Whichever software life cycle is adopted, the software engineering activities briefly described in the following sections will need to be carried out.

1- Requirements Analysis and Specification
In this phase, the user’s requirements are identified and analyzed. The requirements of the system to be  developed are specified in a Software Requirements Specification (SRS). The SRS is an external specification of the software. Its goal is to provide a complete description of what the system’s external behavior is without describing how the system works internally. The issues of what constitutes a SRS are described lucidly in Davis (1993).

With some systems, such as embedded systems, in which the software is part of a larger hardware/software system, it is likely that a systems requirements analysis and specification phase precedes the software requirements analysis and specification.

With this approach, system functional requirements are allocated to software and hardware before software requirements analysis begins (Davis 1993).

2- Architectural Design
A software architecture (Bass, Clements, and Kazman 2003; Shaw and Garlan 1996) separates the overall structure of the system, in terms of components and their interconnections, from the internal details of the individual components. The emphasis on components and their interconnections is sometimes referred to as programming-in-the-large, and detailed design of individual components is referred to as programming-in-the-small. During this phase, the system is structured into its constituent components and the interfaces between these components are defined.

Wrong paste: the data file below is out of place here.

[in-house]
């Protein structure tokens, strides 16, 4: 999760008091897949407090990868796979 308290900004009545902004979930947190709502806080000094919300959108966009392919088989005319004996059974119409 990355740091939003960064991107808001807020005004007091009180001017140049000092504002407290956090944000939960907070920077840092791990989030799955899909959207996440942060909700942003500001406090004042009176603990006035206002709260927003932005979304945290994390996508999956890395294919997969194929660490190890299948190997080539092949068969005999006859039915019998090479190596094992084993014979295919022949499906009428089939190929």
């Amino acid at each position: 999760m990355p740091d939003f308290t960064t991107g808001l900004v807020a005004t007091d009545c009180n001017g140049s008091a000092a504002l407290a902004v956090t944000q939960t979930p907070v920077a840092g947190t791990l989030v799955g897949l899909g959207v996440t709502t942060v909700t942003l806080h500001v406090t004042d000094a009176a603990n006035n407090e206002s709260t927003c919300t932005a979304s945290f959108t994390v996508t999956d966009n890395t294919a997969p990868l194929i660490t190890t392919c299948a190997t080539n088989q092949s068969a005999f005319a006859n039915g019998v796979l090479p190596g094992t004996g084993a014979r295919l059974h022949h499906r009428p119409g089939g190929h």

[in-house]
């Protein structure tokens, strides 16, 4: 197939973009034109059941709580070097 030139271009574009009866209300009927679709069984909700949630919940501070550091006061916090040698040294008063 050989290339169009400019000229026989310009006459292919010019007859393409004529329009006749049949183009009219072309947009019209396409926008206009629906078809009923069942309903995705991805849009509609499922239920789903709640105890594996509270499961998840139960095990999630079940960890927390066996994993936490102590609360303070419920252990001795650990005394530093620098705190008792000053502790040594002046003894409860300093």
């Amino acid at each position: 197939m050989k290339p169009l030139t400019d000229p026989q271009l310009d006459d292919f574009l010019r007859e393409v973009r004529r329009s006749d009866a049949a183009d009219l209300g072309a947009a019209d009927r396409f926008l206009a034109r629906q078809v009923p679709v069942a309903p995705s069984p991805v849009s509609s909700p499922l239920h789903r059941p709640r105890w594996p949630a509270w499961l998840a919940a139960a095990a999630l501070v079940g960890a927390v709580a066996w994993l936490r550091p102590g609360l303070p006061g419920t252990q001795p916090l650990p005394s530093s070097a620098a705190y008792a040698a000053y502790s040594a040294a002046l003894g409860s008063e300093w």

3- Detailed Design
During the detailed design phase, the algorithmic details of each system component are defined. This is often achieved using a Program Design Language (PDL) notation, also referred to as Structured English or pseudocode. Internal data structures are also designed.

4- Coding
During the coding phase, each component is coded in the programming language selected for the project. Usually a set of coding and documentation standards have to be adhered to.

5- Software testing
Because of the difficulty of detecting errors and then locating and correcting the detected errors, software systems are usually tested in several stages (Ammann and Offutt 2008). Unit and integration testing are “white box” testing approaches, requiring knowledge of the internals of the software; system testing is a “black box” testing approach based on the software requirements specification, without knowledge